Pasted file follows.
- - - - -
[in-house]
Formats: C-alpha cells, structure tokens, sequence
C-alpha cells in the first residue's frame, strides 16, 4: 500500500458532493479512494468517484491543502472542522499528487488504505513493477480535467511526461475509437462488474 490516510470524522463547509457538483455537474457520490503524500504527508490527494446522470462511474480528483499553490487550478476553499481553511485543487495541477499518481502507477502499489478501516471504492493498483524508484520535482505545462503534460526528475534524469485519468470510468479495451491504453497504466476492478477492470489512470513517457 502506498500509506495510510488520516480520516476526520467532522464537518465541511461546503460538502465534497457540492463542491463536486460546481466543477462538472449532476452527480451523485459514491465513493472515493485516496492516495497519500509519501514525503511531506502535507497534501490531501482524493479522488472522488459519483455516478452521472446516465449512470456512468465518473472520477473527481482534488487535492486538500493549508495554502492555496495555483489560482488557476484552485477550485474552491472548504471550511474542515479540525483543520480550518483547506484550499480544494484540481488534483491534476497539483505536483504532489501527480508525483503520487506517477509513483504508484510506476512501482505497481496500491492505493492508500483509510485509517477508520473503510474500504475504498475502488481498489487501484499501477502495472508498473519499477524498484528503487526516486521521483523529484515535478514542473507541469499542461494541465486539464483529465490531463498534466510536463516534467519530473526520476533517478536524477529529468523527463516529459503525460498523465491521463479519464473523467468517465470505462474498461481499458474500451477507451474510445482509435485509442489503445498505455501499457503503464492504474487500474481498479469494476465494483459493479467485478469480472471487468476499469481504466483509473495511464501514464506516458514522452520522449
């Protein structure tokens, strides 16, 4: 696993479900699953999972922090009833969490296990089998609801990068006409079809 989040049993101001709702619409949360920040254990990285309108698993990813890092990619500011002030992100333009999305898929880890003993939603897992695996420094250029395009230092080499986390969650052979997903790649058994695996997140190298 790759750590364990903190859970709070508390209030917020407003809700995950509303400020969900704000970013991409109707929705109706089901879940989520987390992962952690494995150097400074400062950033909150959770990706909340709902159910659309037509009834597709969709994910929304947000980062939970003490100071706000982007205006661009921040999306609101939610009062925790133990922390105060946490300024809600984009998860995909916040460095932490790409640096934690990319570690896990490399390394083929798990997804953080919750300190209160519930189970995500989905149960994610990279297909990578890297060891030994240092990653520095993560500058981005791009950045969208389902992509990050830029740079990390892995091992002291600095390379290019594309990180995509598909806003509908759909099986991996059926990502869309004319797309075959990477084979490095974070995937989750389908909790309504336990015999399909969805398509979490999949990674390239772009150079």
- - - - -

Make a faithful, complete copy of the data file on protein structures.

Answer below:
[in-house]
Formats: C-alpha cells, structure tokens, sequence
C-alpha cells in the first residue's frame, strides 16, 4: 500500500458532493479512494468517484491543502472542522499528487488504505513493477480535467511526461475509437462488474 490516510470524522463547509457538483455537474457520490503524500504527508490527494446522470462511474480528483499553490487550478476553499481553511485543487495541477499518481502507477502499489478501516471504492493498483524508484520535482505545462503534460526528475534524469485519468470510468479495451491504453497504466476492478477492470489512470513517457 502506498500509506495510510488520516480520516476526520467532522464537518465541511461546503460538502465534497457540492463542491463536486460546481466543477462538472449532476452527480451523485459514491465513493472515493485516496492516495497519500509519501514525503511531506502535507497534501490531501482524493479522488472522488459519483455516478452521472446516465449512470456512468465518473472520477473527481482534488487535492486538500493549508495554502492555496495555483489560482488557476484552485477550485474552491472548504471550511474542515479540525483543520480550518483547506484550499480544494484540481488534483491534476497539483505536483504532489501527480508525483503520487506517477509513483504508484510506476512501482505497481496500491492505493492508500483509510485509517477508520473503510474500504475504498475502488481498489487501484499501477502495472508498473519499477524498484528503487526516486521521483523529484515535478514542473507541469499542461494541465486539464483529465490531463498534466510536463516534467519530473526520476533517478536524477529529468523527463516529459503525460498523465491521463479519464473523467468517465470505462474498461481499458474500451477507451474510445482509435485509442489503445498505455501499457503503464492504474487500474481498479469494476465494483459493479467485478469480472471487468476499469481504466483509473495511464501514464506516458514522452520522449
């Protein structure tokens, strides 16, 4: 696993479900699953999972922090009833969490296990089998609801990068006409079809 989040049993101001709702619409949360920040254990990285309108698993990813890092990619500011002030992100333009999305898929880890003993939603897992695996420094250029395009230092080499986390969650052979997903790649058994695996997140190298 790759750590364990903190859970709070508390209030917020407003809700995950509303400020969900704000970013991409109707929705109706089901879940989520987390992962952690494995150097400074400062950033909150959770990706909340709902159910659309037509009834597709969709994910929304947000980062939970003490100071706000982007205006661009921040999306609101939610009062925790133990922390105060946490300024809600984009998860995909916040460095932490790409640096934690990319570690896990490399390394083929798990997804953080919750300190209160519930189970995500989905149960994610990279297909990578890297060891030994240092990653520095993560500058981005791009950045969208389902992509990050830029740079990390892995091992002291600095390379290019594309990180995509598909806003509908759909099986991996059926990502869309004319797309075959990477084979490095974070995937989750389908909790309504336990015999399909969805398509979490999949990674390239772009150079």